The immediate reaction of some Liberal Democrat activists angered at the decision by Lib Dem peers to elect Chris Rennard as their representative on the Federal Executive has been to say ‘we should abolish peer reps on these committees’.
The anger is unsurprising. As I told the International Business Times:
Chris Rennard’s election to a party post by any group in the party would be controversial, but all the more so given that it has come from a group of people – the party’s peers – who are appointed for life and so all the usual lines of accountability to voters and party members don’t apply to them.
The proposed action, however, is is to get the issue back to front. The gap between the perspectives of the 40 Lib Dem peers who voted for Chris Rennard and the perspectives of the many Lib Dem activists angered by their actions shows that what the party needs is closer, not looser, links between its peers and the rest of the party.
With peers appointed for life to an institution that has remained extremely resistant to democracy, they are not accountable either to party members or the electorate.
For MPs of all parties there is often a tension between the relative importance of party members and the wider electorate in that accountability question.
But for Lib Dem peers, needing neither reselection nor reelection, neither applies and hence the perennial danger of the peers drifting off into being a high profile but largely unaccountable face of the party – and all the more so now there are just 8 Liberal Democrat MPs.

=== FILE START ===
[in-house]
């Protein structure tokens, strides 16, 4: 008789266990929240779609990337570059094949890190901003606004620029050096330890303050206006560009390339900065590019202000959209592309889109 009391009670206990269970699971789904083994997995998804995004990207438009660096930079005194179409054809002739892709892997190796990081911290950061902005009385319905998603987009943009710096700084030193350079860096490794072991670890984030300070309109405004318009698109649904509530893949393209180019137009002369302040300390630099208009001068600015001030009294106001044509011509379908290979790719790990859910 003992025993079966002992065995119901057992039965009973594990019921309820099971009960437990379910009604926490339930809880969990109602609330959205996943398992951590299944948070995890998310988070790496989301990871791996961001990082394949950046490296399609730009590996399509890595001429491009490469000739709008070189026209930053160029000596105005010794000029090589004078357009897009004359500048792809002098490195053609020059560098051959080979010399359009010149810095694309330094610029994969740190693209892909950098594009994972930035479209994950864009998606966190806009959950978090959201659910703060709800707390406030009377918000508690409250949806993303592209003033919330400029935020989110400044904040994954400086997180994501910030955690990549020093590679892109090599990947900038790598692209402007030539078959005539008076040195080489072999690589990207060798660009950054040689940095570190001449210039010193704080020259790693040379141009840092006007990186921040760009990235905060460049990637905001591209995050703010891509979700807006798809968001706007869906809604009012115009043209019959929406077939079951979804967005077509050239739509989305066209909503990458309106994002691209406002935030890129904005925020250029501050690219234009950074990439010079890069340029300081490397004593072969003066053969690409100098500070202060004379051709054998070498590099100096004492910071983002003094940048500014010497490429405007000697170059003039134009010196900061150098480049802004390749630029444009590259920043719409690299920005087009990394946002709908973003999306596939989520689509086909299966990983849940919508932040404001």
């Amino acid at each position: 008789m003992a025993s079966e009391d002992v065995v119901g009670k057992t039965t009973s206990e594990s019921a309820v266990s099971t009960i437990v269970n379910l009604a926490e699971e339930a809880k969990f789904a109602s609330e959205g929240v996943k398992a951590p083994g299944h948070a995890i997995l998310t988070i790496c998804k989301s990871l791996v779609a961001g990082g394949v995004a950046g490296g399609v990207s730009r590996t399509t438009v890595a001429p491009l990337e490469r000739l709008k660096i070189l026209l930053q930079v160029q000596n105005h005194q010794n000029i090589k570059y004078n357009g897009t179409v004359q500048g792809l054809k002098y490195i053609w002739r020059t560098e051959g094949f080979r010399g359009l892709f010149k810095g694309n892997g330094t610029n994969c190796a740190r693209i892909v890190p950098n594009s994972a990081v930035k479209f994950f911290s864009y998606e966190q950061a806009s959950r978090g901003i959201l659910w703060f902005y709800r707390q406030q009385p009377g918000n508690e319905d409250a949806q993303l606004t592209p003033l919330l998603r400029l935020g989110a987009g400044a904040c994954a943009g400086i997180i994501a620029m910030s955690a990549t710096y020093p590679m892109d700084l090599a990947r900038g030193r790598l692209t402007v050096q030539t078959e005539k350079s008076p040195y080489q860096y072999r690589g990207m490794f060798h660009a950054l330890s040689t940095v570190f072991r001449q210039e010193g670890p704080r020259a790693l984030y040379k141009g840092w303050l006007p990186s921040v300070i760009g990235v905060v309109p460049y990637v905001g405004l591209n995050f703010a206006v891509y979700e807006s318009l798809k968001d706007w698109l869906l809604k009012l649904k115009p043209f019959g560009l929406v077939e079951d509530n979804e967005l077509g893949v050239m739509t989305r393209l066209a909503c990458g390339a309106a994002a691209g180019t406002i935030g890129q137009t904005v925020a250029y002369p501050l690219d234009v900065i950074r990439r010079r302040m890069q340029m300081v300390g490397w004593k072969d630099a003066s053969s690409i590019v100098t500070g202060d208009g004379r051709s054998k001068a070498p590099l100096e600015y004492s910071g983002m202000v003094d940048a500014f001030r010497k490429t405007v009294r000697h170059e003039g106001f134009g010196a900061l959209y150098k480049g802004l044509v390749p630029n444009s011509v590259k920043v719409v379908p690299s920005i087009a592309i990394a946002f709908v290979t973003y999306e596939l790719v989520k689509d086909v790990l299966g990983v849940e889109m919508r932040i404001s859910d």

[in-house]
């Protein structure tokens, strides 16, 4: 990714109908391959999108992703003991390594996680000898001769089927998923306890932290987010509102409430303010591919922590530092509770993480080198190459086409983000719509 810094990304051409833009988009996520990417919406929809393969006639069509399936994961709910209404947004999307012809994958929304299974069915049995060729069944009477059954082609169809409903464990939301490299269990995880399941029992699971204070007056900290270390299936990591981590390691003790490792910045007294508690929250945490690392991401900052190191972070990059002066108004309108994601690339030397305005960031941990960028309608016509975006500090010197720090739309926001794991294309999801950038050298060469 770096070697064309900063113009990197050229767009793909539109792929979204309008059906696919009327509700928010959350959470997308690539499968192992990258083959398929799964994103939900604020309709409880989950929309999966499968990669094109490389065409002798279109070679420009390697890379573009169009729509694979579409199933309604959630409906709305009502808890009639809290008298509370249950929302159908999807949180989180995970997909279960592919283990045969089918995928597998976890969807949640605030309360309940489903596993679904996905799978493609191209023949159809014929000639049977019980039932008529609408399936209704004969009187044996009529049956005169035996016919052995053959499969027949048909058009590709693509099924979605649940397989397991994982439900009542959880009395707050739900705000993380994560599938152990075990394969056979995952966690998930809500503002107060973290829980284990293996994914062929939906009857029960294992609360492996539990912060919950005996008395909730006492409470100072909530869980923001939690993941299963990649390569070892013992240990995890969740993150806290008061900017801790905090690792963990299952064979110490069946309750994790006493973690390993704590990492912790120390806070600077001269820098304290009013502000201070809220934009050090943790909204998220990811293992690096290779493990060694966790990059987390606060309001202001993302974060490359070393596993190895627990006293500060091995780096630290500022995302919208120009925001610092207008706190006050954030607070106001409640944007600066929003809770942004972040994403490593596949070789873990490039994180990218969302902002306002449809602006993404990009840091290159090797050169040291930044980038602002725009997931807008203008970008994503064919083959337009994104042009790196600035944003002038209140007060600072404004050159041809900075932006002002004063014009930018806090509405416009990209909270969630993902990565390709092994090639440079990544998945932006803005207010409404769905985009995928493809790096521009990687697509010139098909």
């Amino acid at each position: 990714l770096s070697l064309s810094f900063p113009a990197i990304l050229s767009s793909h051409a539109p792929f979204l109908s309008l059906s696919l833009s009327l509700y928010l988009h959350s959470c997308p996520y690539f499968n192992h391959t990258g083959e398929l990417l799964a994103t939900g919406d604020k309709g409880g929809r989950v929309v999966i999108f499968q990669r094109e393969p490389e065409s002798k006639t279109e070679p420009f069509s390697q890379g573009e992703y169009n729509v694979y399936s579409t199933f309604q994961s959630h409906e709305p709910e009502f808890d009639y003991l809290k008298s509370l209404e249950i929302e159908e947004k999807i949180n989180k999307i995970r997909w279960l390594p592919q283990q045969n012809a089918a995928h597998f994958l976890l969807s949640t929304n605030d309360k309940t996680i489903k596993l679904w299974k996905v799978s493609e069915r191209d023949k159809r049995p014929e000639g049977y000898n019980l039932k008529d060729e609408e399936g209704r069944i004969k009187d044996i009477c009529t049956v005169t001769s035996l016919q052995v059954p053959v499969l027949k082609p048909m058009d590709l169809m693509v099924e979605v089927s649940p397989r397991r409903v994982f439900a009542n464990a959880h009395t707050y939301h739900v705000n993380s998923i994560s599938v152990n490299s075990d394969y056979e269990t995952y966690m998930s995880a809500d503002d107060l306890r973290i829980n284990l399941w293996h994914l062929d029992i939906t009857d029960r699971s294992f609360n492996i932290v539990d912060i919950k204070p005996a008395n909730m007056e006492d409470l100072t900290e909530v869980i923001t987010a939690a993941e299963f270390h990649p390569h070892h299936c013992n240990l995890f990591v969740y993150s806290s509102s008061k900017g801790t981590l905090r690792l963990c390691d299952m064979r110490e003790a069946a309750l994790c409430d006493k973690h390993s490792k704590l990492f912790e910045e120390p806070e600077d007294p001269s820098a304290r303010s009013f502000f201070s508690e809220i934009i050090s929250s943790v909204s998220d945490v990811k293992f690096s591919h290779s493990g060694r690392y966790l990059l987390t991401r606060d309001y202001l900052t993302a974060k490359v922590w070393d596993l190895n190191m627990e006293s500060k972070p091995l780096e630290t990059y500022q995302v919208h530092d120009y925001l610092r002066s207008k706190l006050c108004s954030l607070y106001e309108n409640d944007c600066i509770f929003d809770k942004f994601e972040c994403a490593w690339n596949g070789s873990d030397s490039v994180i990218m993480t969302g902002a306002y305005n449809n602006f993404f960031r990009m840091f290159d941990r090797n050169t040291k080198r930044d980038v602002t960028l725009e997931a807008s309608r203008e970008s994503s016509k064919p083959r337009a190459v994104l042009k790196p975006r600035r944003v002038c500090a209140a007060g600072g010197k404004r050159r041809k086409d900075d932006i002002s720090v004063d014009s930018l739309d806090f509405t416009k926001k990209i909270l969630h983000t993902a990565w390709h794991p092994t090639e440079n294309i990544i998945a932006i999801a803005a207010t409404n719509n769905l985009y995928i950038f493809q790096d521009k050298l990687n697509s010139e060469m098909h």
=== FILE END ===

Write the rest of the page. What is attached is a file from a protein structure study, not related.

Whatever else the fallout from the FE rep election, the smart move is to strengthen, not weaken, the links between Lib Dem peers and the other 99.8% of the party’s membership.
UPDATE: On the question of what should then be done, here are some starters.
- Finally introduce the much delayed plans to strengthen the degree of democracy over how Lib Dems end up in the Lords.
- Be clearer that there are three levels of possible ‘offence’ – criminal acts, which are for the police; acts deserving expulsion from the party; acts for which a lesser degree of party sanction is appropriate. For example, if a local party treasurer consistently fails to file their financial returns on time due to incompetence, expulsion may well be too harsh (depending on the full circumstances) but banning them from holding local party office would be appropriate. For more on this see Lessons from Rennard #2: the party needs to recognise three levels of misbehaviour.